Editor’s Note: The Albumism staff has selected what we believe to be the 100 Most Dynamic Debut Albums Ever Made, representing a varied cross-section of genres, styles and time periods. Click “Next Album” below to explore each album or view the full album index here.
The impact of the Beastie Boys is hard to overstate. They are musical royalty. Comprised of Adam “King Ad-Rock” Horowitz, the late Adam “MCA” Yauch, and Mike “Mike D” Diamond, they are one of the most iconic groups to ever record music, with one of the most distinctive and creative sounds heard during the last 50 years. And, not to put too fine of a point on it, they are credited with introducing hip-hop music to the white audience, making it acceptable for young white kids and teens to listen to the form of music that was spawned in the Bronx during the late ’70s. And they did it singlehandedly with their first album, Licensed to Ill, in late 1986.
Licensed To Ill remains an extremely enjoyable, but odd duck of an album. Though it has enjoyed monumental success over the years, at the time of its release, some viewed it as insincere. The group members were ostensibly outsiders to the hip-hop scene, and some argued that Licensed To Ill was lampooning hip-hop music. That outsiders like the Beastie Boys were able to create such an enduring album is part of what makes Licensed to Ill a classic.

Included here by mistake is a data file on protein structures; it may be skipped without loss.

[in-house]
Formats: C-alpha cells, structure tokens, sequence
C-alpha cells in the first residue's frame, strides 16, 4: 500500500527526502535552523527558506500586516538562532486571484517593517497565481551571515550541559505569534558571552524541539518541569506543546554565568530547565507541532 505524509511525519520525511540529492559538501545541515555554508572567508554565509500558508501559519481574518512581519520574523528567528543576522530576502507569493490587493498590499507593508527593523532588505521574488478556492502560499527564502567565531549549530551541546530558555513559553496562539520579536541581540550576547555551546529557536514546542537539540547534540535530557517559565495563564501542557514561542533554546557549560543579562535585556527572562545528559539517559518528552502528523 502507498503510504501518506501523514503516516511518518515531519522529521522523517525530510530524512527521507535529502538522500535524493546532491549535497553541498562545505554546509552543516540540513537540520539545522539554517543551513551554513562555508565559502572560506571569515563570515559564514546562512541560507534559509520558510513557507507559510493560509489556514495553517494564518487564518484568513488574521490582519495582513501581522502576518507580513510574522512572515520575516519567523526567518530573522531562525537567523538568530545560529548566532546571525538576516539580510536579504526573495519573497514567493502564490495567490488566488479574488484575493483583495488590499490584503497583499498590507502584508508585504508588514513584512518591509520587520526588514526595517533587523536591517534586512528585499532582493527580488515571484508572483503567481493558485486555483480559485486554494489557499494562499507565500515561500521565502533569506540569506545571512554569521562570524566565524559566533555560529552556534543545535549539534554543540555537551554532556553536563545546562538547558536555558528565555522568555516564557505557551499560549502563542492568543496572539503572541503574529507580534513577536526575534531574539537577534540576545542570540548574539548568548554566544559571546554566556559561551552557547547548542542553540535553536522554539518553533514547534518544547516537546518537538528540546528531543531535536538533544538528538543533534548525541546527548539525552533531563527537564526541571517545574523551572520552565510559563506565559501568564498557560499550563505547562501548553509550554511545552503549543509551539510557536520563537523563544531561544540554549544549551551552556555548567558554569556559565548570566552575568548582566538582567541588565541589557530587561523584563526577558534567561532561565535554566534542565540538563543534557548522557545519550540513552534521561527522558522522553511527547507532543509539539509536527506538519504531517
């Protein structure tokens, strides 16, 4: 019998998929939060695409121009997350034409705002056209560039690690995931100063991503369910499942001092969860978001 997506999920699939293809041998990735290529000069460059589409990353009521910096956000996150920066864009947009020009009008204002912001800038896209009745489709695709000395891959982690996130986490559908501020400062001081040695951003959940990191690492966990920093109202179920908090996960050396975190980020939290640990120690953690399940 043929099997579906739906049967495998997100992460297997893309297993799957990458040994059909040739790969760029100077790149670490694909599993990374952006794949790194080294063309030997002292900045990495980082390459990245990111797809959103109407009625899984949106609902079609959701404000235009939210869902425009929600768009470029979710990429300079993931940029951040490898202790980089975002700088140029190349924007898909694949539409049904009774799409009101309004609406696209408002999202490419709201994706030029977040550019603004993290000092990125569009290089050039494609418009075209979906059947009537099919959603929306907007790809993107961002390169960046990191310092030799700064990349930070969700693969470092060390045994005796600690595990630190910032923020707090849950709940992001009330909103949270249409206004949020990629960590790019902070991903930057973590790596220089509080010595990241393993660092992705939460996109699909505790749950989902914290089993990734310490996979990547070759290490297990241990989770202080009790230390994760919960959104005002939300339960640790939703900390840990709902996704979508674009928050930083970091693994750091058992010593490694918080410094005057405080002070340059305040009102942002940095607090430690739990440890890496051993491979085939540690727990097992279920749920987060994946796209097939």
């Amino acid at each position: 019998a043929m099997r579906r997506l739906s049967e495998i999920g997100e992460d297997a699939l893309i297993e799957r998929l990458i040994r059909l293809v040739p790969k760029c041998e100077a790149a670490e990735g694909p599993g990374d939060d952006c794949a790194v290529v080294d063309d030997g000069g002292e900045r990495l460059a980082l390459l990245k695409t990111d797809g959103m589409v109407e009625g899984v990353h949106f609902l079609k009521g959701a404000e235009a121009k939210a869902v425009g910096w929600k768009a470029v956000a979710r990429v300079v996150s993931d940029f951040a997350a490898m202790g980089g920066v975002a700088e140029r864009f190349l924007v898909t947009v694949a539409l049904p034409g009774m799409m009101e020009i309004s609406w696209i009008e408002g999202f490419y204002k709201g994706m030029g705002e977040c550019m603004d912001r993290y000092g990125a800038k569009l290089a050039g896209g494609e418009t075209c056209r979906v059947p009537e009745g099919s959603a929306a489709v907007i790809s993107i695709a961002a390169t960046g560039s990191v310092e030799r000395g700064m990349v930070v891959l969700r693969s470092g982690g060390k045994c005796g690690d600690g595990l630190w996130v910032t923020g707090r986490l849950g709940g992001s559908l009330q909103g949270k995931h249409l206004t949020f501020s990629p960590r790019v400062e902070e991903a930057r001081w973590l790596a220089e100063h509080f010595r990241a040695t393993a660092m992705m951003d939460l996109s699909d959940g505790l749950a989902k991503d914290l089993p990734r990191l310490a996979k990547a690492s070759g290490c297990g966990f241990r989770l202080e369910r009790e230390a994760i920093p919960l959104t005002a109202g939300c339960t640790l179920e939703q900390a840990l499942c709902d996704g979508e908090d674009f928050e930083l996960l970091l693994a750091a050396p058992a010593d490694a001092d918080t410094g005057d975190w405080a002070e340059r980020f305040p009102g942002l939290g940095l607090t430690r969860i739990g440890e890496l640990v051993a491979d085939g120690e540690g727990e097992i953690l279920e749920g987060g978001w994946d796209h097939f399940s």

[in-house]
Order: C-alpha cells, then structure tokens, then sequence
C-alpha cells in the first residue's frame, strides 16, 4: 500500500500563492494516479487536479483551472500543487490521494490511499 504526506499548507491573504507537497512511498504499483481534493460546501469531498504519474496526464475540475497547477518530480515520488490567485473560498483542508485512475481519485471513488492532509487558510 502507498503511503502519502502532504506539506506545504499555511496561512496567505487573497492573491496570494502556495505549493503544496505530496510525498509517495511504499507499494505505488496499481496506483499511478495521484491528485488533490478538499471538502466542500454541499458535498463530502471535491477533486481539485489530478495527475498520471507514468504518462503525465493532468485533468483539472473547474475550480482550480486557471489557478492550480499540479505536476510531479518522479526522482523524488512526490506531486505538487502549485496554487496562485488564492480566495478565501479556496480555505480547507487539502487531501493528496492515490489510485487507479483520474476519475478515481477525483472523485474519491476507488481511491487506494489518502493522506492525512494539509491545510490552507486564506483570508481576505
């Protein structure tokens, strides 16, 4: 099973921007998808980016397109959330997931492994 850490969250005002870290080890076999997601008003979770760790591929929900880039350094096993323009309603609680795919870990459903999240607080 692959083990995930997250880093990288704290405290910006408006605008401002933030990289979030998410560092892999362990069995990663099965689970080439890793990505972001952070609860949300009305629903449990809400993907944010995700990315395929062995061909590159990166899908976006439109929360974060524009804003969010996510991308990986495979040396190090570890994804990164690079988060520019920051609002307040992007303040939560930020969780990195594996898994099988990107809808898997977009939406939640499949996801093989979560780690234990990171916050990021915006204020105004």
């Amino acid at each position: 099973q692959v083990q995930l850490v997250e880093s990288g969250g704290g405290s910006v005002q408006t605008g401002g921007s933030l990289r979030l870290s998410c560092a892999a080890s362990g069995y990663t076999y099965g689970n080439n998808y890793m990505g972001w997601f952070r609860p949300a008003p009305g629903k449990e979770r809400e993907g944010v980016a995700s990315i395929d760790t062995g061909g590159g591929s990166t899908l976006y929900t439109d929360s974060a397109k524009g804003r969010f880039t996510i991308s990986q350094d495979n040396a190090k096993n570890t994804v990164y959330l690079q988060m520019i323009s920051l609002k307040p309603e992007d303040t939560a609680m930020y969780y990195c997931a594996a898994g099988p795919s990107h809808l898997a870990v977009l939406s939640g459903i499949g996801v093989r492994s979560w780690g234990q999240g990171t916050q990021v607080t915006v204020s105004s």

The talk that the Beastie Boys were the first white rap group that “rapped like they were white” has always been misguided. Their debut LP is supremely reverential to their rap influences, like Run-DMC, Spoonie Gee, K-Rob & Rammellzee, and the Cold Crush Brothers. Indeed, Licensed to Ill comes from a place of love. It remains pretty much an old school hip-hop album where they rap over Led Zeppelin records instead of ’70s disco. And, to boot, they rap over their fair share of ’70s disco as well.
In the long and decorated career of the Beastie Boys as a group, Licensed to Ill is an interesting first step. Yes, it’s absurd and silly in all the ways that you’d expect a largely ironic frat-rap album from the mid-1980s would be. But it still has a lasting charm that’s impossible to shake. It’s kind of beside the point whether or not the album was ever meant to be taken seriously, because much of it is firmly rooted in solid, old school hip-hop sensibilities, and the music stands on its own.